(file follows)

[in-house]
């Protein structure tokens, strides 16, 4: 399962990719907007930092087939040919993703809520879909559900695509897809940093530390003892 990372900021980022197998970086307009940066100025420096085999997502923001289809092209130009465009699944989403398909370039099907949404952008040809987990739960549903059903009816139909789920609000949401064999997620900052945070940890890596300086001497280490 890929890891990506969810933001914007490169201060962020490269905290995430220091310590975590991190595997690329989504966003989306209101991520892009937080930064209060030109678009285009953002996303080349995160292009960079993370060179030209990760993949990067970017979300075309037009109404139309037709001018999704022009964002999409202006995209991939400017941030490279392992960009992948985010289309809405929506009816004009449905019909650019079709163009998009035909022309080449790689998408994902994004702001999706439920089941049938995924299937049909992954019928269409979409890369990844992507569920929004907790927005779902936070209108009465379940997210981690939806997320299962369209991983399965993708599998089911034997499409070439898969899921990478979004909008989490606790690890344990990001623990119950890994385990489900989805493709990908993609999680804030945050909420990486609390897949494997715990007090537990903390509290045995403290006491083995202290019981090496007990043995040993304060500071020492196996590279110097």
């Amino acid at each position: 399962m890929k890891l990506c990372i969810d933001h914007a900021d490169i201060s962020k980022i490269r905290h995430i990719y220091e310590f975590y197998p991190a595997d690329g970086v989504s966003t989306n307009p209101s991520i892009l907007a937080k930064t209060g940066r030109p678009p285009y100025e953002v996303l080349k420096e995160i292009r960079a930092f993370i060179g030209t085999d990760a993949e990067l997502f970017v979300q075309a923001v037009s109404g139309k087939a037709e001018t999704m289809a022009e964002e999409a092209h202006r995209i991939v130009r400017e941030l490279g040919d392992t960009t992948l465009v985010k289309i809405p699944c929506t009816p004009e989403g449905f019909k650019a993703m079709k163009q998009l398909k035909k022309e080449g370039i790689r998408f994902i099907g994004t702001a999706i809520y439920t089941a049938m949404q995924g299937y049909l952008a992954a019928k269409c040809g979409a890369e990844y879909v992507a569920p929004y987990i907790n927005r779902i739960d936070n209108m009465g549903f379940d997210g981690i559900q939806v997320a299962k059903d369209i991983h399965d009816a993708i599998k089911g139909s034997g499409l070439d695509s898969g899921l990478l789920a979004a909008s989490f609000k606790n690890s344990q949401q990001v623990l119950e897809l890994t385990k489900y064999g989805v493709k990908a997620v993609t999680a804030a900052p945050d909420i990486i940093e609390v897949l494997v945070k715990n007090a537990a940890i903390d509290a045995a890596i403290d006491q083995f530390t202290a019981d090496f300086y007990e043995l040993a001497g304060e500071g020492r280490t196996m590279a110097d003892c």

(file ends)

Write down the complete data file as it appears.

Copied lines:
[in-house]
């Protein structure tokens, strides 16, 4: 399962990719907007930092087939040919993703809520879909559900695509897809940093530390003892 990372900021980022197998970086307009940066100025420096085999997502923001289809092209130009465009699944989403398909370039099907949404952008040809987990739960549903059903009816139909789920609000949401064999997620900052945070940890890596300086001497280490 890929890891990506969810933001914007490169201060962020490269905290995430220091310590975590991190595997690329989504966003989306209101991520892009937080930064209060030109678009285009953002996303080349995160292009960079993370060179030209990760993949990067970017979300075309037009109404139309037709001018999704022009964002999409202006995209991939400017941030490279392992960009992948985010289309809405929506009816004009449905019909650019079709163009998009035909022309080449790689998408994902994004702001999706439920089941049938995924299937049909992954019928269409979409890369990844992507569920929004907790927005779902936070209108009465379940997210981690939806997320299962369209991983399965993708599998089911034997499409070439898969899921990478979004909008989490606790690890344990990001623990119950890994385990489900989805493709990908993609999680804030945050909420990486609390897949494997715990007090537990903390509290045995403290006491083995202290019981090496007990043995040993304060500071020492196996590279110097």
């Amino acid at each position: 399962m890929k890891l990506c990372i969810d933001h914007a900021d490169i201060s962020k980022i490269r905290h995430i990719y220091e310590f975590y197998p991190a595997d690329g970086v989504s966003t989306n307009p209101s991520i892009l907007a937080k930064t209060g940066r030109p678009p285009y100025e953002v996303l080349k420096e995160i292009r960079a930092f993370i060179g030209t085999d990760a993949e990067l997502f970017v979300q075309a923001v037009s109404g139309k087939a037709e001018t999704m289809a022009e964002e999409a092209h202006r995209i991939v130009r400017e941030l490279g040919d392992t960009t992948l465009v985010k289309i809405p699944c929506t009816p004009e989403g449905f019909k650019a993703m079709k163009q998009l398909k035909k022309e080449g370039i790689r998408f994902i099907g994004t702001a999706i809520y439920t089941a049938m949404q995924g299937y049909l952008a992954a019928k269409c040809g979409a890369e990844y879909v992507a569920p929004y987990i907790n927005r779902i739960d936070n209108m009465g549903f379940d997210g981690i559900q939806v997320a299962k059903d369209i991983h399965d009816a993708i599998k089911g139909s034997g499409l070439d695509s898969g899921l990478l789920a979004a909008s989490f609000k606790n690890s344990q949401q990001v623990l119950e897809l890994t385990k489900y064999g989805v493709k990908a997620v993609t999680a804030a900052p945050d909420i990486i940093e609390v897949l494997v945070k715990n007090a537990a940890i903390d509290a045995a890596i403290d006491q083995f530390t202290a019981d090496f300086y007990e043995l040993a001497g304060e500071g020492r280490t196996m590279a110097d003892c």